An all-electric Aston Martin DBX crossover is no longer part of the plan.
Like other luxury automakers, Aston Martin will soon be adding an SUV to its lineup to meet consumer demands and ensure the company's long-term survival. The British automaker recently confirmed it will launch a fully electric crossover in 2021 under its new Lagonda luxury sub-brand. But don't forget the company is also working on its own SUV, which was previewed back in 2015 by the DBX Concept. Originally, Aston Martin was planning to offer a pure electric powertrain for the DBX.
While EVs are still being developed by the automaker, the DBX is no longer part of that plan. Instead, the production DBX will use conventional gasoline and hybrid powertrains, as confirmed by CEO Andy Palmer via Car and Driver. “We have the capability to do [an EV], but the plan right now is gasoline and hybridization,” he said. “What we originally showed was a DBX concept, and the new platform has indeed been delivered with the capability to have either gasoline or pure electric, but that [EV] technology gets used first on the Lagonda.” The first Lagonda model will reportedly be an all-electric SUV, so offering an Aston Martin-branded SUV alongside it would have likely caused confusion for consumers.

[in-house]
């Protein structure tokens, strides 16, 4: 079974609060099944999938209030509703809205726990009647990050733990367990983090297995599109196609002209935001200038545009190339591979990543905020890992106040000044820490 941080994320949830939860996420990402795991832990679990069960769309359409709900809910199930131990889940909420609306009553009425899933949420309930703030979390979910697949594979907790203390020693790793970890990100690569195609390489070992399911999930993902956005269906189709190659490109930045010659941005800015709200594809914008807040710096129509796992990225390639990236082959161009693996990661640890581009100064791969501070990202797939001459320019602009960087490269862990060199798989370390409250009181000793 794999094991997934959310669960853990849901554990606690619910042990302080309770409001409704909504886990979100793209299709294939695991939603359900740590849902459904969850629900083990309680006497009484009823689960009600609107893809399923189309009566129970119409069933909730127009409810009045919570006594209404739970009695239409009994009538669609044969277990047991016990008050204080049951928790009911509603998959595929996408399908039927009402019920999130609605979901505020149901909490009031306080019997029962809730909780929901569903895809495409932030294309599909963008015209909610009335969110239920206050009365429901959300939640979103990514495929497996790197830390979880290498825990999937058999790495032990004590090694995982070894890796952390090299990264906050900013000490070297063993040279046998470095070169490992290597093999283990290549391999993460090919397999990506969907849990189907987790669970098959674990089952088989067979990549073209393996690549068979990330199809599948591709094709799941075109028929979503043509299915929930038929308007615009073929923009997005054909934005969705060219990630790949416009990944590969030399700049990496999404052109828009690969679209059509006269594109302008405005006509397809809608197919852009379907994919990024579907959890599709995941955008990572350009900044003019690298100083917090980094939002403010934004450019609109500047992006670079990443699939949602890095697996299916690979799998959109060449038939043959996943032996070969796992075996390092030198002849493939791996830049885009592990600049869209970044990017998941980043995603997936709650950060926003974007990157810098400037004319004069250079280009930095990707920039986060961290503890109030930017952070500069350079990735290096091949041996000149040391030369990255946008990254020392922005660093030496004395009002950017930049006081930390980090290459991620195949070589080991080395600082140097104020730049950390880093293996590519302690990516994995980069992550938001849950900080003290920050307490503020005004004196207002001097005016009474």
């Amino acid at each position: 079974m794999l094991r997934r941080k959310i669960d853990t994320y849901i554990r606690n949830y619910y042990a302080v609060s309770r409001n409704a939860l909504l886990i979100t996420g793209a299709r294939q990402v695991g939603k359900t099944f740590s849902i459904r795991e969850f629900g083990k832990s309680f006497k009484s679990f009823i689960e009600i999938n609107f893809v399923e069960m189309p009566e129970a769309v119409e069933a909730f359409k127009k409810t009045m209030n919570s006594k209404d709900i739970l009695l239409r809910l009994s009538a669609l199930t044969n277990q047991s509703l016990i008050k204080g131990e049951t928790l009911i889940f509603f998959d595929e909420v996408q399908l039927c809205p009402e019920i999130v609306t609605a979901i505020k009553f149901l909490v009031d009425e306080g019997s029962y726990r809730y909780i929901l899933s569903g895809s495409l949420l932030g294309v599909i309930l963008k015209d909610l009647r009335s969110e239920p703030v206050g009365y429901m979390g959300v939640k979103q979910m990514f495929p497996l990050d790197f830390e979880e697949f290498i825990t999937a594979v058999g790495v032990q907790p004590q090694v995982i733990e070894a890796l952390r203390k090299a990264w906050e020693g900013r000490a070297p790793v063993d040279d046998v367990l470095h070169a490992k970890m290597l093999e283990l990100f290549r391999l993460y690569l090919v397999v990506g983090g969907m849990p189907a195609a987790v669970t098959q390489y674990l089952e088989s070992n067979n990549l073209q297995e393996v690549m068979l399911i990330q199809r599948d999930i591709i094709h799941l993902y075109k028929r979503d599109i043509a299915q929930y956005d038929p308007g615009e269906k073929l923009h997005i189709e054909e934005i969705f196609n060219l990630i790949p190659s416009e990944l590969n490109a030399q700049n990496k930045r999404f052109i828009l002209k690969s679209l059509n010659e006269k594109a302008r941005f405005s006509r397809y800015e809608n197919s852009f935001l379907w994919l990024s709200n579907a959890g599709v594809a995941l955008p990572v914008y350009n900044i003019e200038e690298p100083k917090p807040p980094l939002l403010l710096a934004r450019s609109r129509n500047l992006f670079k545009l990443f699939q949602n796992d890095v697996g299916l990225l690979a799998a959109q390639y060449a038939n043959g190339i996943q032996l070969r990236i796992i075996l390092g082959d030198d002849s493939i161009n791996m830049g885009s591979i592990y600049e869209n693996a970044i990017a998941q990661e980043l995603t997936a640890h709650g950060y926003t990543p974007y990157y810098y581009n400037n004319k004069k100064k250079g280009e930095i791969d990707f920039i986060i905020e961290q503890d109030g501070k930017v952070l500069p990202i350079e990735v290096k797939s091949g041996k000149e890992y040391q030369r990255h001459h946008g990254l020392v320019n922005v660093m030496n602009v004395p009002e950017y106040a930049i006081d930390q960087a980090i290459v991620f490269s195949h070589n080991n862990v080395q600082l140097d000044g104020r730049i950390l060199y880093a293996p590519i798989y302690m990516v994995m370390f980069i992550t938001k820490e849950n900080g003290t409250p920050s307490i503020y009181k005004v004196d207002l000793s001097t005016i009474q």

Aston Martin's technical partnership with Daimler means there’s a good chance the DBX’s gasoline and hybrid powertrains will use the same twin-turbocharged AMG V8 that powers the DB11, Vantage, and forthcoming DBS Superleggera. A plug-in hybrid system is expected to add around 200 horsepower to the V8. In the DB11, the V8 engine produces 503 hp, so in theory the DBX PHEV could have a combined output of around 700 hp. There’s no mention if the DBX will be offered with Aston Martin’s 600-hp, twin-turbo 5.2-liter V12, however. Palmer also confirmed that Aston Martin is planning to hybridize the V12 to ensure it meets increasingly tough emissions standards in markets like the US.
“We see a path that enables us to conform with CAFE regulations with its hybridization,” he said. Purists may prefer it to be naturally aspirated, but “a 12-cylinder is a 12-cylinder,” Palmer notes, adding that the V12 is the “beating heart of the company”.